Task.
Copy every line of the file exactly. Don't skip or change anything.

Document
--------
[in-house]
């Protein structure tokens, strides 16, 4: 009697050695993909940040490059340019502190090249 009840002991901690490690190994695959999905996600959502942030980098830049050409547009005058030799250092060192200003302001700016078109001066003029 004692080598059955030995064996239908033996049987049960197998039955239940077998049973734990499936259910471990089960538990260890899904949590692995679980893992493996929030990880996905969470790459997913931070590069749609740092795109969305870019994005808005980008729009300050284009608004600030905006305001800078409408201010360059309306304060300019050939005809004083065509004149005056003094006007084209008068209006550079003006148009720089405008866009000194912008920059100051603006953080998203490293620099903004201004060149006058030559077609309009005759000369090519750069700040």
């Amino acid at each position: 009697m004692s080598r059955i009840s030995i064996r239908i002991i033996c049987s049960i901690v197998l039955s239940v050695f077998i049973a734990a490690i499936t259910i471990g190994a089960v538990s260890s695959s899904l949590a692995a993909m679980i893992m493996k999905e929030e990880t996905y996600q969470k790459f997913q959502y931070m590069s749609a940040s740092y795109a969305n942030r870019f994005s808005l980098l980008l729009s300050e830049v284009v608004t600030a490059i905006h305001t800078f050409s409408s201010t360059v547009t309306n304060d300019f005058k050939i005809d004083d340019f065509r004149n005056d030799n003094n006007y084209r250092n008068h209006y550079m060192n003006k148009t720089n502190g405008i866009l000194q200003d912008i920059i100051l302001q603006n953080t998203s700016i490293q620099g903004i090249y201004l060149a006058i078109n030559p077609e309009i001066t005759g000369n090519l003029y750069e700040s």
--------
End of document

[in-house]
């Protein structure tokens, strides 16, 4: 009697050695993909940040490059340019502190090249 009840002991901690490690190994695959999905996600959502942030980098830049050409547009005058030799250092060192200003302001700016078109001066003029 004692080598059955030995064996239908033996049987049960197998039955239940077998049973734990499936259910471990089960538990260890899904949590692995679980893992493996929030990880996905969470790459997913931070590069749609740092795109969305870019994005808005980008729009300050284009608004600030905006305001800078409408201010360059309306304060300019050939005809004083065509004149005056003094006007084209008068209006550079003006148009720089405008866009000194912008920059100051603006953080998203490293620099903004201004060149006058030559077609309009005759000369090519750069700040």
């Amino acid at each position: 009697m004692s080598r059955i009840s030995i064996r239908i002991i033996c049987s049960i901690v197998l039955s239940v050695f077998i049973a734990a490690i499936t259910i471990g190994a089960v538990s260890s695959s899904l949590a692995a993909m679980i893992m493996k999905e929030e990880t996905y996600q969470k790459f997913q959502y931070m590069s749609a940040s740092y795109a969305n942030r870019f994005s808005l980098l980008l729009s300050e830049v284009v608004t600030a490059i905006h305001t800078f050409s409408s201010t360059v547009t309306n304060d300019f005058k050939i005809d004083d340019f065509r004149n005056d030799n003094n006007y084209r250092n008068h209006y550079m060192n003006k148009t720089n502190g405008i866009l000194q200003d912008i920059i100051l302001q603006n953080t998203s700016i490293q620099g903004i090249y201004l060149a006058i078109n030559p077609e309009i001066t005759g000369n090519l003029y750069e700040s």